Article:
Thursday, 28 June 2012

How can work be addictive?

You've been moping at home all week, your partner wisely giving you space as he senses how antsy you are. Then the phone goes: a buddy has scored, and it's a big one. Do you want in? You only want to know two things: when and where.

The weeks that follow are a blur.  You and the others – the gang - are in the same boat: when you're not doing it, you're talking about it. And when it's done, and you return to mundanity, that emptiness sets in. At the anniversary dinner your partner makes for you, all you can think about is the next big score.

This is a narrative of addiction. In a fascinating article on the New Zealand film industry, Lorraine Rowlands and Jocelyn Handy argue that this is just what freelancers experience due to the nature of their working patterns. They conducted interviews with 21 industry insiders, interpreting the data using interpretative phenomenological analysis, a technique that emphasises emotional features of responses, rather than simply looking to cluster content into themes.
They found a number of features that chimed with this addiction model. What were they?

Firstly, people tend to enter the film industry because it offers something scarce and intrinsically desirable: an opportunity for artistic expression. Moreover, freelance project work has a heightened quality: no lazy days at the office surfing the web and making small talk. As one respondent put it,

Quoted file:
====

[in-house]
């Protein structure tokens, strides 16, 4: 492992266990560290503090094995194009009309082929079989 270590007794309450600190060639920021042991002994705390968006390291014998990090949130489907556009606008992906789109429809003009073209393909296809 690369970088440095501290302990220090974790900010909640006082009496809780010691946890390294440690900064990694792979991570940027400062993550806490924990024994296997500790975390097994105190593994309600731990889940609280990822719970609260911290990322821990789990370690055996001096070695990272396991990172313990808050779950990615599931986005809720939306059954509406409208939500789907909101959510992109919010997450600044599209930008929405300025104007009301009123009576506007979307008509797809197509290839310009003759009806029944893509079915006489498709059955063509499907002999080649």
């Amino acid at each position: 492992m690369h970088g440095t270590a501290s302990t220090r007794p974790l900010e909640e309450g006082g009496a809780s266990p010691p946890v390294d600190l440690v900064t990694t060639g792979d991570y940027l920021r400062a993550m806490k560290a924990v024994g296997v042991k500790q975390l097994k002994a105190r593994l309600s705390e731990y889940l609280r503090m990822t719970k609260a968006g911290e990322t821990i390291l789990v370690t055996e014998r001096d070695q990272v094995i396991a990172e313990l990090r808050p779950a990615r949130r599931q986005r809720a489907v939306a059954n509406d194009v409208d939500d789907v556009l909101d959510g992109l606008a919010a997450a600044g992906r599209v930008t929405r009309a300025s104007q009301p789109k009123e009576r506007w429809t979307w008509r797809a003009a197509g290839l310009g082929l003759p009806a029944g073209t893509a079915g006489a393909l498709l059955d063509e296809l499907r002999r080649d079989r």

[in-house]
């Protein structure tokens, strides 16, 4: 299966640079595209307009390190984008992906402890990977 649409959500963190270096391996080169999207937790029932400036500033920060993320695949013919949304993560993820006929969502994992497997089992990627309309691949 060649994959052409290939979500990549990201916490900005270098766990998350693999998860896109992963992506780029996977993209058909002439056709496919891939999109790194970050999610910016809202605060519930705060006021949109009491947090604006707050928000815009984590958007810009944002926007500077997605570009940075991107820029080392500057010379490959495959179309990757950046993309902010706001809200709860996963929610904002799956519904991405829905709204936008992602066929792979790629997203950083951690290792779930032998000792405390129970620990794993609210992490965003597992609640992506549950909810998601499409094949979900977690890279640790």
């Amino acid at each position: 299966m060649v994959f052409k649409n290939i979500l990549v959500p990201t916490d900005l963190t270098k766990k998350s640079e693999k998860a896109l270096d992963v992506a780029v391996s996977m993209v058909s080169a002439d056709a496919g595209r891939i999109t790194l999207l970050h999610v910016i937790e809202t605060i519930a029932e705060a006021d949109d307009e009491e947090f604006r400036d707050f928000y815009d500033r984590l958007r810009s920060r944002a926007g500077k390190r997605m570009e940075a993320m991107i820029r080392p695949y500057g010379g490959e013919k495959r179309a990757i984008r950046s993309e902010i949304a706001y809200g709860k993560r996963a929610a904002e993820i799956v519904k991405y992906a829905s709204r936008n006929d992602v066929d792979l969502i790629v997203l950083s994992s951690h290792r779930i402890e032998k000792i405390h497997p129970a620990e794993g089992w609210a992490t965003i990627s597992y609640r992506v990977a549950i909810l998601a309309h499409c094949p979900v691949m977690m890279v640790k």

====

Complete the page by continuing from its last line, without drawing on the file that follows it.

"From an artistic point of view there is a definite energy and pace.... you can actually come up with some incredible work and you couldn't have contrived it outside of that crazy environment. It's a collaborative energy that is created by pressure, by unreasonable deadlines and last minute changes."

This highlights a key feature of addiction: the addictive object or activity exists within a social context, where relationships strengthen with those who share the addiction and wither with those outside it. If all you want to talk about is the shoot tomorrow, your mundane friends are likely to seem like encumbrances; this leads to a vicious circle where the addictive context is the only thing that offers comfort.

Moreover, freelancing work involves extended periods of downtime, or withdrawal. A respondent notes that when their project came to a close "a lot of other people too went into depression. You start thinking 'oh god, I'll never get employed again'". These quieter times could be a time to reinvest in neglected relationships, but this can feel more like an obligation, whereas chasing ties with other industry figures remains urgent, as gaining new work involves being in the right networks. This means the relationships around the object of addiction continue to be prized.

Finally, freelance work is hard to quit, for the simple reason that without a company to formally exit, it's very easy to come back for another hit. What's more, given the specialisms of the industry you can very well be the necessary piece for your network of worker-friends to secure a piece of work, so exiting can be seen as a slight or even as a betrayal. One respondent took that plunge, and noted "all these people I had connected with were just like - snap - never seen me before....Even at the film première and the post thing - it was like - no one spoke to me".

The authors suggest this confluence of features may be common to other cultural industries such as “theatre, television, fashion, music and new media work.” And you never know; it might be worth examining the highs and lows offered by our own working patterns.

ResearchBlogging.orgRowlands, R., & Handy, J. (2012). An addictive environment: New Zealand film production workers' subjective experiences of project-based labour Human Relations , 65 (5), 657-680 DOI: 10.1177/0018726711431494


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